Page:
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Since bigotry stems from ignorance, education is key

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Since bigotry stems from ignorance, education is key

Amanda Cassel, Assistant Editor

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Whether it was intentional, they shouldn’t have saluted Hitler in the first place. The fact that it was intended as a joke does not excuse it.

My phone blew up with horrified messages: “How could he do such a thing?” “Is he actually racist or just really dumb?” “How could he get caught on camera heiling, he’s got to have SOME common sense…”

My initial reaction was that it couldn’t possibly be true. My friend from camp — and all of the boys in his class at Baraboo High School in Wisconsin — couldn’t have been caught on camera saluting Hitler. I thought he knew better.

Someone must have spoken up and said that it was ridiculous, anti-Semitic and just moronic. They needed to think about what their actions meant, but they didn’t because of their ignorance. Whether you are a stranger, acquaintance or friend, you should hope for education and exposure rather than punishments that will influence them for the rest of their lives.        

He told me it was an accident. He said the photographer told the group to wave and then told them to make an excited fist. The boys noticed how the photographer got stuck in the middle of the two gestures, so they made a joke about saluting Hitler. In the next photo, nearly all of them “heiled.” They thought they were so clever. The cameraman didn’t have a clue they were making fun of him. The picture was snapped. Before they knew it, it was national news.

People on Twitter commented that they should have their scholarships and acceptances to colleges revoked. One awful but stupid and thoughtless action spread on the internet and will now stick with them forever.

“I don’t understand what I’m getting blamed for,” my friend said. “The camera man shouldn’t have taken that picture.”

He and his classmates are rightfully being blamed for doing something anti-Semitic. While they intended it as a joke, it certainly didn’t come across that way. Even if they weren’t malicious, they still acted in a way that looked like they were. They need to know why it was inappropriate instead of just suffering punishments that will influence the rest of their lives. College opportunities may be their only chance out of the small town of Baraboo for exposure to diversity.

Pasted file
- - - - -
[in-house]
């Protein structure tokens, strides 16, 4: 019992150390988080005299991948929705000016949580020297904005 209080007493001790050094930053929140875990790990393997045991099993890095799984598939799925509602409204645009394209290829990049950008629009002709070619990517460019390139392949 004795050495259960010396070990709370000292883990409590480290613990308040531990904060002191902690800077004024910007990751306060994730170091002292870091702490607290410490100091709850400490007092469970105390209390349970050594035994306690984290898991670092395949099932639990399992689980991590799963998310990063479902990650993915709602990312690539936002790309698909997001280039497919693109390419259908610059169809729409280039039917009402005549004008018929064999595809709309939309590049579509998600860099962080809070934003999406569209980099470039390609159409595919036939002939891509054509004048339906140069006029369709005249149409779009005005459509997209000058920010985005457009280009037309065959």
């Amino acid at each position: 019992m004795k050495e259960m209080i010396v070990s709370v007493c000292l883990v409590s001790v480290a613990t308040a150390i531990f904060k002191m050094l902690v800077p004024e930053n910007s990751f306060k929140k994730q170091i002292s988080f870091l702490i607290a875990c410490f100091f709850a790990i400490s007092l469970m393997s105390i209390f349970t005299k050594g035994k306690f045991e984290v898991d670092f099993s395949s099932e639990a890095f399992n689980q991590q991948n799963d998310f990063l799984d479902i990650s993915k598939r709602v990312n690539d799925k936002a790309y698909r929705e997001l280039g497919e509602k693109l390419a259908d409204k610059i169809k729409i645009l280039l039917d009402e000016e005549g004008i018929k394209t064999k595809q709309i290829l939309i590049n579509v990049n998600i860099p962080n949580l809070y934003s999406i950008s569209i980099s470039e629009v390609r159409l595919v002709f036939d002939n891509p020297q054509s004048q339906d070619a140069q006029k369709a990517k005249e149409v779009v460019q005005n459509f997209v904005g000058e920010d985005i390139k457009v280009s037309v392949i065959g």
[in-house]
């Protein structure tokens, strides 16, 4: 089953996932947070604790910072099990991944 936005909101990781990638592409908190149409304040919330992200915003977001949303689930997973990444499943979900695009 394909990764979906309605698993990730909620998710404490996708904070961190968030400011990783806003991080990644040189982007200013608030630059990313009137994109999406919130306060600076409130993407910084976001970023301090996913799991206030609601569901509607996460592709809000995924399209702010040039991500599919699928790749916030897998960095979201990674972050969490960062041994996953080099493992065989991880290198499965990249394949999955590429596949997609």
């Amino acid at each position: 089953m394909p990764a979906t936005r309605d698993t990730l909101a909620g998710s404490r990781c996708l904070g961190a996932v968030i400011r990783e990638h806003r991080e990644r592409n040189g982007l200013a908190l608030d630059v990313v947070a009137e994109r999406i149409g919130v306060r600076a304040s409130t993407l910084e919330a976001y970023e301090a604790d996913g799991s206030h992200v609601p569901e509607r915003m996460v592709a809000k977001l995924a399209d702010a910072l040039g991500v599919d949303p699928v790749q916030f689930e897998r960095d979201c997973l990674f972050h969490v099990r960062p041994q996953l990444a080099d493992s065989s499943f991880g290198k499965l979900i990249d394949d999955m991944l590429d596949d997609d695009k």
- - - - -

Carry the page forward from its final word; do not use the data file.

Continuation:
Punishing to this extreme of a degree will hurt more than it will help. The potential sense of justice will not last. The boys will grow up to be angry and bitter about the things they did in their youth, and more importantly, they won’t have learned a lesson. They will continue to hold on to the stereotypes and ignorance they have now.

A nationwide survey showed that 22 percent of millenials are unsure if they have heard of the Holocaust. The data also revealed that almost one-third of the respondents believe 2 million Jews were killed in comparison to the 6 million that were actually killed. This means that most respondents did not see the impact and significance of the death toll of the Holocaust.

The events in a Baraboo, although seemingly isolated, are not unique.

In the Lab community, we are privileged to be constantly exposed to discussions about diversity and it is something apparent and on our minds. I wish students in towns like Baraboo, with a 90 percent white population, had a chance to engage in similar discussions. The main reason this incident happened was not because the boys are racist but because they are ignorant.

They are high schoolers and have whole lives ahead of them. They need compassion and support and exposure to diversity to make sure they put the right foot forward.

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Since bigotry stems from ignorance, education is key